Farm Table says:
Reducing Insecticide Use in Broad-Acre Grains Production: An Australian Study
What is the problem?
There is increasing concern over insecticide use regarding both farmer and consumer safety, as well as pests developing resistances to insecticides. Pest variety and numbers have been shown to fluctuate over time, so a set spray regime can be costly and unnecessary.
The aim of this study was to measure the impact of different pest management approaches in wheat and canola crops across southern Australia. The results aim to highlight situations where growers could reduce pesticide inputs without impacting profitability.
What did the research involve?
The researchers from the University of Western Australia gained permission from 5 commercial farms (2 in WA, 1 each in NSW, VIC and SA) to perform these field trials over 2 growing seasons. Each farm had Control plots, conventional/high input plots (following the local regions common insecticide spray regime), and low input plots that used pest monitoring and selective sprays. They measured all 3 plot types by:
- insect counts,
- plant chewing and sucking damage,
- final yield, and
- pest control costs.
What were the key findings?
- Insect abundance: The high input fields showed the greatest reduction in numbers of both pest and beneficial insects over time. The number of pests and beneficials in the low input and control plots maintained moderate levels.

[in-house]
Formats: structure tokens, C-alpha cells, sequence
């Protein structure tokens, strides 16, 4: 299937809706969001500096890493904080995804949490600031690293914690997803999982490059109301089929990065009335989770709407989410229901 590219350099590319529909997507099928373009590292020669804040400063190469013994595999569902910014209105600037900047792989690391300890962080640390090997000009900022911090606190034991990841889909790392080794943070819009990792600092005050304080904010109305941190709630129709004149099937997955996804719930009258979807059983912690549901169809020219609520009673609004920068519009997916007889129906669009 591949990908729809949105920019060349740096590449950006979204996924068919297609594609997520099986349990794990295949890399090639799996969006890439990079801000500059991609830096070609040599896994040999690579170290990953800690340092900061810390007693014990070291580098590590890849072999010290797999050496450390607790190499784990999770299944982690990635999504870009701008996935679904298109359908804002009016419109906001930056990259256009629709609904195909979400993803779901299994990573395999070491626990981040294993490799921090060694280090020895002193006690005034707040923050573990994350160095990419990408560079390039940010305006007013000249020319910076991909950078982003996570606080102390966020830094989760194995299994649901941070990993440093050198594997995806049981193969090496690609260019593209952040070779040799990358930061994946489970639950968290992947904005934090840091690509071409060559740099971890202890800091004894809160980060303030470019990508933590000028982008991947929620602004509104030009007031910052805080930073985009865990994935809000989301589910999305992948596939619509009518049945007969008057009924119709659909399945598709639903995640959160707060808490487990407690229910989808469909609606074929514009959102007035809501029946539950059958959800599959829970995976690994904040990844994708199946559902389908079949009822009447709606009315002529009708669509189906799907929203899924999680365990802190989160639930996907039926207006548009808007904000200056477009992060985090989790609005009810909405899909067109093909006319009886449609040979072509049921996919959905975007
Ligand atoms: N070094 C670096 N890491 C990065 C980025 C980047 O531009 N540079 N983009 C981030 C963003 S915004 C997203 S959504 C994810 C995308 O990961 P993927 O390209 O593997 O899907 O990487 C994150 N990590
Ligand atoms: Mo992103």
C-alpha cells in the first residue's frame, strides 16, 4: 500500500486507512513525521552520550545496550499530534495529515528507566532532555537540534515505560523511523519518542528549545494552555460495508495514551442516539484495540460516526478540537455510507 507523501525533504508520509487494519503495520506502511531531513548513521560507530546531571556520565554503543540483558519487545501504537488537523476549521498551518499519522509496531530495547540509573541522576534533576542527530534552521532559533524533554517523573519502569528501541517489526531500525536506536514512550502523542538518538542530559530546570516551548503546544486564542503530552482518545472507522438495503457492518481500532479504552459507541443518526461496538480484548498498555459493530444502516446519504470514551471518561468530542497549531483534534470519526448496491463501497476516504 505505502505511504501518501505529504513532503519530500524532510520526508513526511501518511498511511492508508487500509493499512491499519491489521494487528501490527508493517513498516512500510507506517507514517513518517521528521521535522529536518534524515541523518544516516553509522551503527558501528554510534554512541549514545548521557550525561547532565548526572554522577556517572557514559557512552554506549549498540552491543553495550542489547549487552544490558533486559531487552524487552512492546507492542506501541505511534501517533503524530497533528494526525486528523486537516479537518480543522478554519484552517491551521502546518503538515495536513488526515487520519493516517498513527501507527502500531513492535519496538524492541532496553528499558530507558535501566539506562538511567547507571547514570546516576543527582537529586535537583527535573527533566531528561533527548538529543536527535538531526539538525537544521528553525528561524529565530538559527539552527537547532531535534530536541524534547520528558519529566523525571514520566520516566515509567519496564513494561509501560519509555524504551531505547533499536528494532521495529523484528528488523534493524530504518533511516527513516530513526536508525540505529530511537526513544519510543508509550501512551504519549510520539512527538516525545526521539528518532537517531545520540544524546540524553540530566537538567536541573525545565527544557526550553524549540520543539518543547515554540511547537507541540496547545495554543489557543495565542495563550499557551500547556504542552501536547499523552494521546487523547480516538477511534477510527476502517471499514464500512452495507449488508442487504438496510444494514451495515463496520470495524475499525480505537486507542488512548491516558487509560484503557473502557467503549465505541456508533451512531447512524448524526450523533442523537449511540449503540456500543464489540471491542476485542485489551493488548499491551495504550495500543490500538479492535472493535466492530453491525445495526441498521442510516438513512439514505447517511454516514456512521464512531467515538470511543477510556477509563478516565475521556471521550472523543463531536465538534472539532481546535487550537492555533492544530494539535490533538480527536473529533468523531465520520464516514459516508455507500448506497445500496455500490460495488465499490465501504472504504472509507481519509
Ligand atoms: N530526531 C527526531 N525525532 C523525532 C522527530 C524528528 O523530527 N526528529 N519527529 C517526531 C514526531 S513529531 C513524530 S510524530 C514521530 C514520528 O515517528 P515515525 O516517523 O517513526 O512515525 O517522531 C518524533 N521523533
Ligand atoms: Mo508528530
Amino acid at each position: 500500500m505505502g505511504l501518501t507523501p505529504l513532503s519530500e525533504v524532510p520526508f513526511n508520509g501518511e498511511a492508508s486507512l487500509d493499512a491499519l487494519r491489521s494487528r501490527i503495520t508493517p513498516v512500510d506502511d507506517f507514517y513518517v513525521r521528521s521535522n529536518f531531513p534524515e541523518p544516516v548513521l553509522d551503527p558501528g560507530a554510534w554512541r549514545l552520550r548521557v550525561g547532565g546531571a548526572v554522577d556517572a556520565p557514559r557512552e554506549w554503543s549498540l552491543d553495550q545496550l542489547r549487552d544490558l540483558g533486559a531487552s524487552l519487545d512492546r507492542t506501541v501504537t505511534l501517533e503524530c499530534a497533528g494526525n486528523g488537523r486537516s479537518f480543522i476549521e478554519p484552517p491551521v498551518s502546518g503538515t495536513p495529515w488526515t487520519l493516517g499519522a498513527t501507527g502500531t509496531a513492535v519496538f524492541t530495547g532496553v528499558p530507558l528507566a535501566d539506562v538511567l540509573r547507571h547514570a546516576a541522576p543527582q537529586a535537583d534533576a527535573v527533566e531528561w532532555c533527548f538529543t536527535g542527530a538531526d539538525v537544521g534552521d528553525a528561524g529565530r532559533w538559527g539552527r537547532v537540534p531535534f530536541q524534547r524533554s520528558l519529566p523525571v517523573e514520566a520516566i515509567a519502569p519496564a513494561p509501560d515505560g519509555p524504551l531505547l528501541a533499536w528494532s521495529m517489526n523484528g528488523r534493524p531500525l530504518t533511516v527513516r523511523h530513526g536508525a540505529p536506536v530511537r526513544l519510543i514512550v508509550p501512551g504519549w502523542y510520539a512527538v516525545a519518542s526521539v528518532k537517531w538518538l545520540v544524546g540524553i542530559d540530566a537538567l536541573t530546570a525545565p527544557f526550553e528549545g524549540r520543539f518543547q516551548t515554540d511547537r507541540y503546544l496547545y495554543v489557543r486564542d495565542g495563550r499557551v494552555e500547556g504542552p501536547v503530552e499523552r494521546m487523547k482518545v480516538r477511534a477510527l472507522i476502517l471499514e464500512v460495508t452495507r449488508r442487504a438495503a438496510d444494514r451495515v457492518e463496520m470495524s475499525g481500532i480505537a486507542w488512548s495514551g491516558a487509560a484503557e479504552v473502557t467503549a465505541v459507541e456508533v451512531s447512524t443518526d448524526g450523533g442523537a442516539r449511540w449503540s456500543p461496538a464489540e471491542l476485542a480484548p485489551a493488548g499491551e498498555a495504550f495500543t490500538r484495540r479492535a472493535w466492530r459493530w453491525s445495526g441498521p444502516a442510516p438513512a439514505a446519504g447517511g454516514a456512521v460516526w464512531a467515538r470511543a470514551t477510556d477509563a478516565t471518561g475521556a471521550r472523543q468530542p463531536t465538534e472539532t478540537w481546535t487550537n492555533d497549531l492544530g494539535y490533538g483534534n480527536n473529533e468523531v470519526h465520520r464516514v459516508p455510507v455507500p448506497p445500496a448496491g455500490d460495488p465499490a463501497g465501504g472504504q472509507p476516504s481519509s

- Crop Damage: Many of the trials showed similar levels of plant damage across the three pest management approaches.
- Crop Yield: Statistical analysis from across the experiment showed no link between increased insecticide input and greater yield. In canola the highest yields were achieved when insecticide treated seeds were used. The wheat crop yields suggest that pest management approach and additional insecticide inputs had insignificant impact on crop yield.
- Pest control costs: The conventional/high input plots incurred the greatest costs on average. Although one low input crop was the most expensive due to a pest outbreak requiring the use of Bt spray, which is a pest specific spray that doesn’t harm other insects.
Overall there were no significant effects of different pest management strategies. Insecticide use did reduce pest numbers, but this did not translate to an increased yield. Likewise, the control plots with clear evidence of feeding did not have significantly lower yields, and in some cases, greater average yields. Low input options also have the potential to be cheaper but require greater knowledge to implement successfully.
This paper was summarised by Mia Courtney (Agricultural Sciences Student – La Trobe University) and reviewed by Nickala Best (PhD Student – La Trobe University). Learn more about Mia and Nickala here.